Although one can find many case reports of hypnotherapy for bruxism, there is a paucity of scientific research on the subject. This study describes the use of suggestive hypnotherapy and looks at its effectiveness in treating bruxism. Eight subjects who reported bruxism with symptoms such as muscle pain and complaints of bruxing noise from sleep partners were accepted into the study. An objective baseline of the bruxing was established using a portable electromyogram (EMG) detector attached over the masseter muscle during sleep. Hypnotherapy was then employed. Both self-reports and posttreatment EMG recordings were used to evaluate the hypnotherapy. Long-term effects were evaluated by self-reports only. The bruxers showed a significant decrease in EMG activity; they also experienced less facial pain and their partners reported less bruxing noise immediately following treatment and after 4 to 36 months.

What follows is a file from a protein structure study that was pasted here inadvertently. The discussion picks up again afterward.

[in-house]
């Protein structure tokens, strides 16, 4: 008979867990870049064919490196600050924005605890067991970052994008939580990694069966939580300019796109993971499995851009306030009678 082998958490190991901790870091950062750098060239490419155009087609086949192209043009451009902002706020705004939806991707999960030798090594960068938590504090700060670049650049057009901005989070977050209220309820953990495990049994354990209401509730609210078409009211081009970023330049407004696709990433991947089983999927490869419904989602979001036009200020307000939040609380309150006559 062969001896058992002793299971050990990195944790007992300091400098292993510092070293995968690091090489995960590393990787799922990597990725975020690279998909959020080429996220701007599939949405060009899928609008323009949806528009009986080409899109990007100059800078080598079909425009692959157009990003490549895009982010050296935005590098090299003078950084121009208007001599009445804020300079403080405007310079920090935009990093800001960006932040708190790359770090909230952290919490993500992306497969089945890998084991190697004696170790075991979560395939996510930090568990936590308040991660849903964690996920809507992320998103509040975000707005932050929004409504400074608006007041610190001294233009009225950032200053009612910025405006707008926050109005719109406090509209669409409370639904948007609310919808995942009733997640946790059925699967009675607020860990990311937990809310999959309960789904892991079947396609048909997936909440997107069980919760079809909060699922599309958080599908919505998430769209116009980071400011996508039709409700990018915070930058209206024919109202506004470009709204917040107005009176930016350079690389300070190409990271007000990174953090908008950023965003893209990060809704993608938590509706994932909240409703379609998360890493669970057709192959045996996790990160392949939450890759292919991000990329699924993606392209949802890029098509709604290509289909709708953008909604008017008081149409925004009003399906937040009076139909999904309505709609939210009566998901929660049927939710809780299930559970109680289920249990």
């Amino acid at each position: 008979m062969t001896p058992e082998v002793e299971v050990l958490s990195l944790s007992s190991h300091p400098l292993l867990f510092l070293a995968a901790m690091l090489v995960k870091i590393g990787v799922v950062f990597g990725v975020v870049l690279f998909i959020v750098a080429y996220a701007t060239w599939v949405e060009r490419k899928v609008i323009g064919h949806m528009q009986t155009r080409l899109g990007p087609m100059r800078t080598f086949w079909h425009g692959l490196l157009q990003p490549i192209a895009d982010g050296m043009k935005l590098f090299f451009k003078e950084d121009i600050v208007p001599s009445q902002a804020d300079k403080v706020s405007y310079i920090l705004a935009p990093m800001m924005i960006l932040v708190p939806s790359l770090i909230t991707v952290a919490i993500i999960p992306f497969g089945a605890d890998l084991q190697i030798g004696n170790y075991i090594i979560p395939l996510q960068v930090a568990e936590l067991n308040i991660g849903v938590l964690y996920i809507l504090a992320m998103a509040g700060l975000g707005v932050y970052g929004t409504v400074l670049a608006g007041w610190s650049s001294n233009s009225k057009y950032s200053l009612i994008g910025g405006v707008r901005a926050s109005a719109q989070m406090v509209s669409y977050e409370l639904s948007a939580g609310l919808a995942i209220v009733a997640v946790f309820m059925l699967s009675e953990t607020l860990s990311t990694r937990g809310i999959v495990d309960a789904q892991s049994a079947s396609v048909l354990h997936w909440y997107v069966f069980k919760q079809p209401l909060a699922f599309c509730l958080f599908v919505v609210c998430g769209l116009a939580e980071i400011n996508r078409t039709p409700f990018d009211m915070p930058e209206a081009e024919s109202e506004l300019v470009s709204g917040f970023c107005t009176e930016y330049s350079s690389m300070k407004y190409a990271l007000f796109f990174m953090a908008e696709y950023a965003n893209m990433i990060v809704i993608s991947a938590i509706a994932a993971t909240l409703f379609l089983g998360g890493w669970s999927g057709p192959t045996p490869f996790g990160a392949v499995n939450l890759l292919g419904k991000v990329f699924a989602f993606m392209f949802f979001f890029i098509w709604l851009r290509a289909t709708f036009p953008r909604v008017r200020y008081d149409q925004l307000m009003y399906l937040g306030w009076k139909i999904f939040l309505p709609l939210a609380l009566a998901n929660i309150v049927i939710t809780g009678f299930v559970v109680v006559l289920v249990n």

ASJC Scopus subject areas
- Complementary and alternative medicine